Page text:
Researching the landscape of live-to-digital theatre. By John Wyver, Illuminations
Paapa Essiedu as Hamlet in the RSC 2016 production.
Last month the three key agencies concerned with theatre in Britain – Arts Council England (ACE), UK Theatre and Society of London Theatres – released a substantial and significant research report that is an important contribution to understanding the impact on digital distribution of theatre productions. Engaging with theatre streamed to the home is the focus of the first of the 2-Immerse case studies, with theatre streamed to schools planned as a follow-up, and so the report From Live-to-Digital (which is freely available here) contains much that is of interest for our work. The ACE response is also well worth reading, and can be downloaded here.
From Live-to-Digital notes that there is a long history to capturing live performance on film and for television. It is only over the past decade or so, however, that, first, opera and subsequently theatre companies have been involved with the digital transmission of live or “as live” (that is, recorded during a stage show) performances to locations far from the auditoria in which they are taking place. Audiences are now very used to watching broadcasts by the likes of NT Live and RSC Live from Stratford-upon-Avon in cinemas. Increasingly, too, people are accessing performances online, often made available by smaller companies like Cheek by Jowl and Tara Arts. The broadcasts have been broadly welcomed, in large part because they make shows available to audiences who might not be able to travel to the theatres in which they are playing or because they are unable to afford tickets. But concerns have been expressed too, including from smaller theatres who worry that the audiences for these mediated forms are having negative effects on the numbers of those attending live shows. Hence the need for detailed research to understand the impact of this new form that is not quite theatre and not quite cinema but a new and potentially troublesome hybrid.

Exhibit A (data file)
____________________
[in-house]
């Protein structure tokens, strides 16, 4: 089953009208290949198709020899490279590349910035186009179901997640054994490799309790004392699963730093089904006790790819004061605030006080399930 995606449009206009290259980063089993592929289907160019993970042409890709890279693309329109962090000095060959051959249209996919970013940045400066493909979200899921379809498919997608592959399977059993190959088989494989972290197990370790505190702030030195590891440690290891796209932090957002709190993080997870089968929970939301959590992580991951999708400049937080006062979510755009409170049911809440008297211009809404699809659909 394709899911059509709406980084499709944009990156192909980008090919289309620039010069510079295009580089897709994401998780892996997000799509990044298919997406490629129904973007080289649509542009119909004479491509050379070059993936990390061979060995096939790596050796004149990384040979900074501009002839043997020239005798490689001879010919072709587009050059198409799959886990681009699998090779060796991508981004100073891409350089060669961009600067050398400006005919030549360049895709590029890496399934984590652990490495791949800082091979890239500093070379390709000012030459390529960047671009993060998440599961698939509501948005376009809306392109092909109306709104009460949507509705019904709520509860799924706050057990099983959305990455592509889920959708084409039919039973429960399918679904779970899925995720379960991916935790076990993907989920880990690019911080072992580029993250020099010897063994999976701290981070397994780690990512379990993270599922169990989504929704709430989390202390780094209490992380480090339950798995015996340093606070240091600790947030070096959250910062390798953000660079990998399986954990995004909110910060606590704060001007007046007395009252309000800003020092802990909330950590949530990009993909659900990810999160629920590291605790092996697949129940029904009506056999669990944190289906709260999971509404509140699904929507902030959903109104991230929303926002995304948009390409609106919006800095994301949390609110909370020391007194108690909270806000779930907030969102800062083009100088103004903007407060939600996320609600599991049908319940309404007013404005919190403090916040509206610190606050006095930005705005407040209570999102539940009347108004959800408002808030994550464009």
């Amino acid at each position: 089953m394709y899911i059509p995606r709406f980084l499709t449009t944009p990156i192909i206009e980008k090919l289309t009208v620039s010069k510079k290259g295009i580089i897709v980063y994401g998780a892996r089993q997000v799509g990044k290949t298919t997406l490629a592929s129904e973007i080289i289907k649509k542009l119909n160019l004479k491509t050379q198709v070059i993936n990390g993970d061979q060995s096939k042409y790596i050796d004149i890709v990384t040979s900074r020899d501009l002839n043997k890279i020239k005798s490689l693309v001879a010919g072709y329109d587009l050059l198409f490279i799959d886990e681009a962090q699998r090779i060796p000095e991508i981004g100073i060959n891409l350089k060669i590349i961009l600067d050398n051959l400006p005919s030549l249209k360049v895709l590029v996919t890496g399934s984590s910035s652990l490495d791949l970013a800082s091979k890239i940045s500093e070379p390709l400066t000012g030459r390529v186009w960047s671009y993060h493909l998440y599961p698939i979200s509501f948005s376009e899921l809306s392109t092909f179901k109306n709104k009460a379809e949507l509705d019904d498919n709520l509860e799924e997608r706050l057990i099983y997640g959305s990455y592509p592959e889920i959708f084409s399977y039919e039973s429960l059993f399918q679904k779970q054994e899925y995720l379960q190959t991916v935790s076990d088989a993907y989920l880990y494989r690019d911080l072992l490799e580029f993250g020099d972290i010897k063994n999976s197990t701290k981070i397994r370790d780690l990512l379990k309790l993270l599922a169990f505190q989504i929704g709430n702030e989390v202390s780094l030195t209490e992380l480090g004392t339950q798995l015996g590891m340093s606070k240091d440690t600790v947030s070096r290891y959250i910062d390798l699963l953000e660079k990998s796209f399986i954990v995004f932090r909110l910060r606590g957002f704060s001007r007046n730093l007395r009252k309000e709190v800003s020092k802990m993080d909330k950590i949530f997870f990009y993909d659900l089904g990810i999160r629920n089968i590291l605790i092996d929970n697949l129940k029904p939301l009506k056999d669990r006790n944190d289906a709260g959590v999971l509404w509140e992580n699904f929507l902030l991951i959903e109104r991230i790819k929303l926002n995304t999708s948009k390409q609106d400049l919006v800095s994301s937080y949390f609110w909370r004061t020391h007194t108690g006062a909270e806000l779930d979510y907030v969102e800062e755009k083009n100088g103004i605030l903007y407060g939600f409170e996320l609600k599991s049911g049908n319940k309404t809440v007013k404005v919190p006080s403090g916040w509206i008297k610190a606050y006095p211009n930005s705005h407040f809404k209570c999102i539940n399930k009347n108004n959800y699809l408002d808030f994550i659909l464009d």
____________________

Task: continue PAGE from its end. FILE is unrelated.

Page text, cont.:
On the key question for the arts world of whether digital distribution means that fewer people are going out to the theatre, the report concludes that the available data reveal minimal impact on live attendance. ‘Theatregoers,’ it determines, ‘are neither more or less likely to attend live theatre if their experience it digitally.’ Which suggests that this new form isn’t to blame for falling attendances, but is disappointing for theatres hoping to encourages new audiences through their doors. But in relation to attracting hard-to-reach audiences, which in this context often means younger people and those from BAME communities, the report indicates that those who stream performances at home are younger and more diverse than audiences for live theatre and ‘Event Cinema’ (which is the industry name for the likes of NT Live). For 2-Immerse, which is directly concerned with enhancing and enriching the streaming experience at home, this indicates that our work may be welcomed by those aiming to extend the audiences for live theatre.
As a producer, I was surprised by the report’s finding that while economics and convenience are key drivers for audiences for live-to-digital performances, the question of whether or not they are actually ‘live’ is less important for viewers. My sense both as a maker of these broadcasters and as an enthusiastic punter watching them in the cinema is that the jeopardy of a live broadcast enhances interest and engagement. But it seems that I am in a minority, since only 17% of the Event Cinema attendees surveyed said that ‘liveness’ is ‘very important’ to them.
A last key finding of the report is that audiences do not believe live-to-digital performances are a substitute for live theatre, but rather that they constitute a significant and distinct experience. ‘Interviews and focus group conversations,’ the report says, ‘underscore that there are still significant advances to be made within these new media; understanding how audiences engage with and experience new art forms digitally, particularly at home, is in its infancy.’ Those of us working on the Theatre at Home trial for 2-Immerse concur with this, and indeed hope that our work can make a contribution to both that understanding of current experiences and to the ways in which it can be improved and made more meaningful, especially through improved forms of social activity, for audiences in the years to come.
John Wyver is Director, Screen Productions for the Royal Shakespeare Company and the producer of RSC Live from Stratford-upon-Avon.